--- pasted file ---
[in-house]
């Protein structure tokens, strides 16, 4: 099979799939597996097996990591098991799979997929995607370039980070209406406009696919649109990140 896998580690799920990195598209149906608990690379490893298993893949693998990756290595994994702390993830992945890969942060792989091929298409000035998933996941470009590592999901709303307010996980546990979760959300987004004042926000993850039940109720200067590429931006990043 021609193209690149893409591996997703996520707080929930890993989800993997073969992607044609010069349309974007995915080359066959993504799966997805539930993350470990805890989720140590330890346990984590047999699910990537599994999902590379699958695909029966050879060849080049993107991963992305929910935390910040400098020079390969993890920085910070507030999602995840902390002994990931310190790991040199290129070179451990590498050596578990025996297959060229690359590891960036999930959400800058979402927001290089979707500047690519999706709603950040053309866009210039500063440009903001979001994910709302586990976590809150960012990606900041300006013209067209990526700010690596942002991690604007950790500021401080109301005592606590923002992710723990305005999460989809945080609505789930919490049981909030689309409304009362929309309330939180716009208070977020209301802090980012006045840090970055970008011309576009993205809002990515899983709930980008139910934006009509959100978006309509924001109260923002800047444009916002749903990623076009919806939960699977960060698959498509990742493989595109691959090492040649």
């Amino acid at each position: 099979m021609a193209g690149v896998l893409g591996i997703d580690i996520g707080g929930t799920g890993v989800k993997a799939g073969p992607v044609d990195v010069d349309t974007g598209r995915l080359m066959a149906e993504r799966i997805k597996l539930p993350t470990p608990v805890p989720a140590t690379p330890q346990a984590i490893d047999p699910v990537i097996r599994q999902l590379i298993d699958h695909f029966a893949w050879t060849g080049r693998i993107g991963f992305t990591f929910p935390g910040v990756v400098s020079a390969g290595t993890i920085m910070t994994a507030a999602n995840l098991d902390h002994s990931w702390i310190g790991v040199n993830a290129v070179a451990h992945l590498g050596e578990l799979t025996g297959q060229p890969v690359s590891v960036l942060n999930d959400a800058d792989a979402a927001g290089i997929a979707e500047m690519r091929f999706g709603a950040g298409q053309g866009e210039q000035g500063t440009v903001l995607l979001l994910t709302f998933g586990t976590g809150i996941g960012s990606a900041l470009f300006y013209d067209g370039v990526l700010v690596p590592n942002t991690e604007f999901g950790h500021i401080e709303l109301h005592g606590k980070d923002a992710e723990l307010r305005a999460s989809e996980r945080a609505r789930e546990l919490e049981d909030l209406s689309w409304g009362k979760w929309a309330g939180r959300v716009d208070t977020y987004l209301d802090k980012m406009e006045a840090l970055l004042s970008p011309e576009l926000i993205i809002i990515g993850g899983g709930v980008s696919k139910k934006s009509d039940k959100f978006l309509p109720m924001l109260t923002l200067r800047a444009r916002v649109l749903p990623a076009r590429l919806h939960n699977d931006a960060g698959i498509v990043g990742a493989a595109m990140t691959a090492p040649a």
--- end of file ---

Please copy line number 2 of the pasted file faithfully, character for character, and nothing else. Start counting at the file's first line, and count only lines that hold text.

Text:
């Protein structure tokens, strides 16, 4: 099979799939597996097996990591098991799979997929995607370039980070209406406009696919649109990140 896998580690799920990195598209149906608990690379490893298993893949693998990756290595994994702390993830992945890969942060792989091929298409000035998933996941470009590592999901709303307010996980546990979760959300987004004042926000993850039940109720200067590429931006990043 021609193209690149893409591996997703996520707080929930890993989800993997073969992607044609010069349309974007995915080359066959993504799966997805539930993350470990805890989720140590330890346990984590047999699910990537599994999902590379699958695909029966050879060849080049993107991963992305929910935390910040400098020079390969993890920085910070507030999602995840902390002994990931310190790991040199290129070179451990590498050596578990025996297959060229690359590891960036999930959400800058979402927001290089979707500047690519999706709603950040053309866009210039500063440009903001979001994910709302586990976590809150960012990606900041300006013209067209990526700010690596942002991690604007950790500021401080109301005592606590923002992710723990305005999460989809945080609505789930919490049981909030689309409304009362929309309330939180716009208070977020209301802090980012006045840090970055970008011309576009993205809002990515899983709930980008139910934006009509959100978006309509924001109260923002800047444009916002749903990623076009919806939960699977960060698959498509990742493989595109691959090492040649």